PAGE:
An AI diagnostic tool knows when to defer to a human


Artificial Intelligence (AI) is continuously expanding in different areas. For example, AI in education, AI food retail industry, AI in banking, and even in the health sector, etc.

Recently, researchers at MIT’s Computer Science and Intelligence developed a new AI diagnostic tool, which can perform two tasks:

  • Makes decision or diagnosis based on digital insights.
  • Recognizes its limitations and transfer to a carbon-based form, which might result in a more informed decision.

Researchers say that the new AI tool knows when to defer to a human as well.

Hussein Mozannar and David Sontagin researchers at CSAIL says that machine learning (ML) systems are being used for human decisions as well. AI has not only been applied to clinical but also applied in areas like content moderation with social media sites such as Facebook or YouTube. The model is used as an aid tool for poor human decision-makers with the help of insights from algorithmic risk assessment tools and with the risk rates being used in the ICU.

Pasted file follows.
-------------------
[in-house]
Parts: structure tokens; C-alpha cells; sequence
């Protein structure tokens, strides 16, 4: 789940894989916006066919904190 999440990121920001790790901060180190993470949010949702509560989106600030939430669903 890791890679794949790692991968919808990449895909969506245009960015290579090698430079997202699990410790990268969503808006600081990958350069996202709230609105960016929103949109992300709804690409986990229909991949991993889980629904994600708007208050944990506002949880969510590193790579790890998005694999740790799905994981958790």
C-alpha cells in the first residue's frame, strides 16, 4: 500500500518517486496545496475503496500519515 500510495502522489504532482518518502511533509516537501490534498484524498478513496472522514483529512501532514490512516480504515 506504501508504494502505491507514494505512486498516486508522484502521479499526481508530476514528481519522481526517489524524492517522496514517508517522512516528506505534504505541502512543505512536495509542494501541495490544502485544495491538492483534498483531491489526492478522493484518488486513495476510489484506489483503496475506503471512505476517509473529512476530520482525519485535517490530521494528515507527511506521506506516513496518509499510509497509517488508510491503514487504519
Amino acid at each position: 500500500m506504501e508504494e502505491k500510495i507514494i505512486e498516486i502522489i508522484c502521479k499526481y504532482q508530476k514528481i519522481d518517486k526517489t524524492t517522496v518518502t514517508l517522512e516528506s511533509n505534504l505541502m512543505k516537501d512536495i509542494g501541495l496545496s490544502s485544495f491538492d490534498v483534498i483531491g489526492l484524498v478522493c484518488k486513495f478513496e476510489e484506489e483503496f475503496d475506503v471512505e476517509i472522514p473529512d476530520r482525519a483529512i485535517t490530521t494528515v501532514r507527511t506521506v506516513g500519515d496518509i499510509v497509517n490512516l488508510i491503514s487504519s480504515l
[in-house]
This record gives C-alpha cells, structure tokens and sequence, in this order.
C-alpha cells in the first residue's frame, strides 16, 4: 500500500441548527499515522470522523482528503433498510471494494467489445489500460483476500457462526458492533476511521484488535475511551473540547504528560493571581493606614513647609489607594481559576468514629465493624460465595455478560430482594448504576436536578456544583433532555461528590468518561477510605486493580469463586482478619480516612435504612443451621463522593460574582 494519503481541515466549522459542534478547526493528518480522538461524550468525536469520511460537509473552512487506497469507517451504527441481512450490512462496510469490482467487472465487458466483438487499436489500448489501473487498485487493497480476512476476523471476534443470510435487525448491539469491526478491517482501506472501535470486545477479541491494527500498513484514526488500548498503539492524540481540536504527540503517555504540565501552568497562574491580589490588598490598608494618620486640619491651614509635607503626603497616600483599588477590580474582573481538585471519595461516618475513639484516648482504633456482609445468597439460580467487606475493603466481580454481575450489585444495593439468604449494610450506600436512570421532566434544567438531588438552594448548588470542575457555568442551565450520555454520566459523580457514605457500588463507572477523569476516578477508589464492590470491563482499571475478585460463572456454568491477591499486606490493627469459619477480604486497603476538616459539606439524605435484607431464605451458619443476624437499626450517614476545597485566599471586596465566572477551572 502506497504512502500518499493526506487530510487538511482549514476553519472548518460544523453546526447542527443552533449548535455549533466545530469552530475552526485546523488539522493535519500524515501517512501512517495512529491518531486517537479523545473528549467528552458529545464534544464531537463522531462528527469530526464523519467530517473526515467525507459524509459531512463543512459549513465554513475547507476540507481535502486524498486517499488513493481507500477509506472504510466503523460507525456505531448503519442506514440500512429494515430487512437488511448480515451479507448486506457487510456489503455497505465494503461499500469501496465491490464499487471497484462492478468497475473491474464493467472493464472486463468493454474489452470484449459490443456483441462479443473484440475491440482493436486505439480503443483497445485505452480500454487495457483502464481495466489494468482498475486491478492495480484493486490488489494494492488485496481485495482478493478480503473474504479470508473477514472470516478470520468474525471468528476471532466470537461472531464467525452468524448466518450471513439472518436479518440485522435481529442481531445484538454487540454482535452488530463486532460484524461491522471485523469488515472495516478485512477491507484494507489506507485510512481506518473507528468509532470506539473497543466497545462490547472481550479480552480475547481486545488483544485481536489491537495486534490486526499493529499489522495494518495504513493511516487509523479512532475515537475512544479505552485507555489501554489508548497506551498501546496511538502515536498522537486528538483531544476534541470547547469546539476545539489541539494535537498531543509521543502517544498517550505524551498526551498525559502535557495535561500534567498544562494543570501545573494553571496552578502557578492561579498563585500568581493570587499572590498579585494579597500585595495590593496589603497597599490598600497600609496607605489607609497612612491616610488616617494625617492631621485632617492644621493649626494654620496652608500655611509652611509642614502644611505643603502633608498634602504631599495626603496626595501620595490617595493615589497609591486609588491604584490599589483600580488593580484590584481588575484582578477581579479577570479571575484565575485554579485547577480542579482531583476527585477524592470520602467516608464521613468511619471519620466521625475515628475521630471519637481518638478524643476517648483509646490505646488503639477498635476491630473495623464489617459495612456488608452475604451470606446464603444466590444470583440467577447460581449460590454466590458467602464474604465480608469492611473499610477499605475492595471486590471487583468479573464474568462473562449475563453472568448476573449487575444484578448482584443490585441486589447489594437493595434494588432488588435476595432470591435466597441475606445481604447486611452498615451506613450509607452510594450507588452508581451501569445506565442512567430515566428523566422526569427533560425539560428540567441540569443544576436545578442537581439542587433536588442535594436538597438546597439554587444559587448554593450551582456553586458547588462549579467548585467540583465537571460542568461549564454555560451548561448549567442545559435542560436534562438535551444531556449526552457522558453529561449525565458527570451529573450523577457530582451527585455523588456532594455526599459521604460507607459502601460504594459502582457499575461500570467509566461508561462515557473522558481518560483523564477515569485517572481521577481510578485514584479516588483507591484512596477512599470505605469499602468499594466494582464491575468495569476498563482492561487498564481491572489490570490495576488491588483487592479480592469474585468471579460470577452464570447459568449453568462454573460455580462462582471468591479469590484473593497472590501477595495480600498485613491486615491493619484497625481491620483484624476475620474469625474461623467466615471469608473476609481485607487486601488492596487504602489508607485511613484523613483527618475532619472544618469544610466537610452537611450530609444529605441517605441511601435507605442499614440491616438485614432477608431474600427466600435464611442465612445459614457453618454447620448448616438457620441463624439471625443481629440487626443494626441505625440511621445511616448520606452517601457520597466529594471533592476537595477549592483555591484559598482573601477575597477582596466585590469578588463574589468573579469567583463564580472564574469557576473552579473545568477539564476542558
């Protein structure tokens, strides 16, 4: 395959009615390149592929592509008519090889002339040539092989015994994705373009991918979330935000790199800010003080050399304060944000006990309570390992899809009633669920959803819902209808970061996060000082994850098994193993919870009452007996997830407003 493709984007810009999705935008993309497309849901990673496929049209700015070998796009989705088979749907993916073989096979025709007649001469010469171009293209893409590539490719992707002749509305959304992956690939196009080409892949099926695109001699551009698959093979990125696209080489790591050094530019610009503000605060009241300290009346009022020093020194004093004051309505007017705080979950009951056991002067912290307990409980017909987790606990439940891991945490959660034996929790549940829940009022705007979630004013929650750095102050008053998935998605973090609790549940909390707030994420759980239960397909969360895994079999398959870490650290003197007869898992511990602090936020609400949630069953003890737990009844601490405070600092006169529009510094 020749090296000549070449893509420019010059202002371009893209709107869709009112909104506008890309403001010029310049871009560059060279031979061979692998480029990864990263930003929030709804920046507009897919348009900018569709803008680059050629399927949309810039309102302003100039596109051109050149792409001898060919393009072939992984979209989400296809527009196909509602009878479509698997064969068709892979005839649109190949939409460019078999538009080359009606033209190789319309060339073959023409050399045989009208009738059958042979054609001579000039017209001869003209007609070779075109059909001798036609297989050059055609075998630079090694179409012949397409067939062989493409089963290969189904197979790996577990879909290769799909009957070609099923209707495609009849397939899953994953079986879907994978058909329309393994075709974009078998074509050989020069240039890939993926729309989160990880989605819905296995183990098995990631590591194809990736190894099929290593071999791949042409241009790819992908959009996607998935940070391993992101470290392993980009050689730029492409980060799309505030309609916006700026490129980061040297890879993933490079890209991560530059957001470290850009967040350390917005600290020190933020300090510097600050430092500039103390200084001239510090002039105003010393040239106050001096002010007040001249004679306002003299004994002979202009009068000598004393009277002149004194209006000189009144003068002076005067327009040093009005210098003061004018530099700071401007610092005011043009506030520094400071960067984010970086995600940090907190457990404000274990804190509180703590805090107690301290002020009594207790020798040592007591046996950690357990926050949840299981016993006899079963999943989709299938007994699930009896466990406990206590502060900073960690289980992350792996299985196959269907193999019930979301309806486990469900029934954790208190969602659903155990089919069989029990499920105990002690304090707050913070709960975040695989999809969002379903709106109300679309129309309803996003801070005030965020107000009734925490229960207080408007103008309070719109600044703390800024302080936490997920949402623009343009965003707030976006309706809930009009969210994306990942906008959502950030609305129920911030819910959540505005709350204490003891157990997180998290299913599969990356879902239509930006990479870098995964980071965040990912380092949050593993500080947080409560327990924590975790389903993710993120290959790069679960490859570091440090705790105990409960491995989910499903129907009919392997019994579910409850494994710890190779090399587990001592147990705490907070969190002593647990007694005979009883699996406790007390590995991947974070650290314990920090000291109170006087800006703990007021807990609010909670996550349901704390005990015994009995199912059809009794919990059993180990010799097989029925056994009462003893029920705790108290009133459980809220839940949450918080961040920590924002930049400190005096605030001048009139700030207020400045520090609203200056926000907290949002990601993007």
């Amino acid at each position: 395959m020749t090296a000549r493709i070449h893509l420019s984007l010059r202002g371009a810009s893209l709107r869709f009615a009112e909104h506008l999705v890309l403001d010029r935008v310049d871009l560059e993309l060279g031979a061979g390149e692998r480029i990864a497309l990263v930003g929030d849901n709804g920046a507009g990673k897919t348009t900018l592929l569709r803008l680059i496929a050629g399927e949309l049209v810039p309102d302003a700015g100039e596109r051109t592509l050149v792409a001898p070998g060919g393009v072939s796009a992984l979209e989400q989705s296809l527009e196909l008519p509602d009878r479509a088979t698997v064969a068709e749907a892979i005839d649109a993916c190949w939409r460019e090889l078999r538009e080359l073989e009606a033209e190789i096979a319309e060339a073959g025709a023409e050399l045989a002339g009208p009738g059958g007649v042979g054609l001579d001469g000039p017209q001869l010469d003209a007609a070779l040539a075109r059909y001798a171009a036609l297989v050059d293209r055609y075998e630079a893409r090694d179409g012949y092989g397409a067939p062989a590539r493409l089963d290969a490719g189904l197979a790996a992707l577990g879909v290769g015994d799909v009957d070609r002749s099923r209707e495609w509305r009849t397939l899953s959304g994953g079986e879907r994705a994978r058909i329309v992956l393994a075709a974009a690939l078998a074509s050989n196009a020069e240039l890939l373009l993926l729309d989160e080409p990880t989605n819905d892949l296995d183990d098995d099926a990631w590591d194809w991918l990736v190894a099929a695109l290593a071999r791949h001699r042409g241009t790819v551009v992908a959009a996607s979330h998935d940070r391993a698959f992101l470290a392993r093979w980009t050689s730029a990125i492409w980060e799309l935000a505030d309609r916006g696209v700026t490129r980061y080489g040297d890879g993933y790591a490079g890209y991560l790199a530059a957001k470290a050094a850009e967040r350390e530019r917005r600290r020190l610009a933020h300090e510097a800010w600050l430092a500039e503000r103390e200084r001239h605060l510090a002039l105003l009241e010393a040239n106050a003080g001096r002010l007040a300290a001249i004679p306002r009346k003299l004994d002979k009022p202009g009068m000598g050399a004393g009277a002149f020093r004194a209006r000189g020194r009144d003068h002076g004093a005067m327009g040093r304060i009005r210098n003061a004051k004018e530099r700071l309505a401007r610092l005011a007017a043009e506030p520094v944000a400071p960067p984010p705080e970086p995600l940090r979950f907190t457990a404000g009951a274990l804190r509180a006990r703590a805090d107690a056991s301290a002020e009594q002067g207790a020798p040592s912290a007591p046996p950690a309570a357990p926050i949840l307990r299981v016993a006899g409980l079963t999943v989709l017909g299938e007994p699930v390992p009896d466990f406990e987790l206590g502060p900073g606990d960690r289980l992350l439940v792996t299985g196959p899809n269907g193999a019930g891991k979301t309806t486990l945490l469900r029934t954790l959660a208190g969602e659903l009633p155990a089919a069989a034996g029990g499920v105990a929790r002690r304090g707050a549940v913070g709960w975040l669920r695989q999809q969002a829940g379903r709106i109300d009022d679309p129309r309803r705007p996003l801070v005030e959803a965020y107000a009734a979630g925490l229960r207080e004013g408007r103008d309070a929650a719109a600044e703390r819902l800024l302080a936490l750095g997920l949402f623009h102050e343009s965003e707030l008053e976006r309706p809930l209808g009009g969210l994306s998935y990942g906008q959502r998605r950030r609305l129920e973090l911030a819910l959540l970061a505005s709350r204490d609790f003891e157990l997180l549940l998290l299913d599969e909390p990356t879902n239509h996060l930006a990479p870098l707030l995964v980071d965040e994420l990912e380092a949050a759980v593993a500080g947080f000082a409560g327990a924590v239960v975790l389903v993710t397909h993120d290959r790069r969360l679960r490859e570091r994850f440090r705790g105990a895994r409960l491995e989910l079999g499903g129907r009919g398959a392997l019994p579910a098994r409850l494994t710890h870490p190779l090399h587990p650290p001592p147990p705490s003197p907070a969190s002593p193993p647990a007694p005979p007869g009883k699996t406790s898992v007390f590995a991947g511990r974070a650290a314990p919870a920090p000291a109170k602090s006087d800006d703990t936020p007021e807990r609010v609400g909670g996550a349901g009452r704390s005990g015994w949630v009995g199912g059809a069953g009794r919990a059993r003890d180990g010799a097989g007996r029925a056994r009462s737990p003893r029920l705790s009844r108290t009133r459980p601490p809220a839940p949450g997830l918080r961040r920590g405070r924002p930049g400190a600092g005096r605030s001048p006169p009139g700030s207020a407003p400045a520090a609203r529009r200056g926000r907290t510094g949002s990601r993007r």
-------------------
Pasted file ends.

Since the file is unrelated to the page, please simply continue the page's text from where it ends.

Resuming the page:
Sometimes deep neural networks can cause radiologists to outperform in detecting pneumonia from X-rays. Though there occur many obstacles which limit the automation, there is an intermediate step to complete the task, that is the use of models as triage tools to complement radiologist expertise.

Researchers say that the main aim is to use the models either to predict or to defer the decision to an expert to complement and augment the capabilities. The new tool has the ability to assess chest X-rays to diagnose conditions such as lung collapse (atelectasis) and an enlarged heart.

According to the MIT researchers, the tool has two parts classifier and rejector. The classifier is designed to predict a set of tasks and rejector, decides whether a specific task has to be handled by classifier or by a human expert. Therefore, the team experimented with the tool with a focus on medical diagnosis and text or image classification. The results showed that the approach did not only achieve better accuracy but then, the experiment was done with low costs with a fewer number of trained samples of data. Researchers say that they have not tested the tool yet with human experts, instead, they used synthetic experts to help them to alter parameters such as experience and availability.

In the comings days, Mozannar and Sontag are planning to study how the tool works with human experts like radiologists and how it will work with several experts at once.


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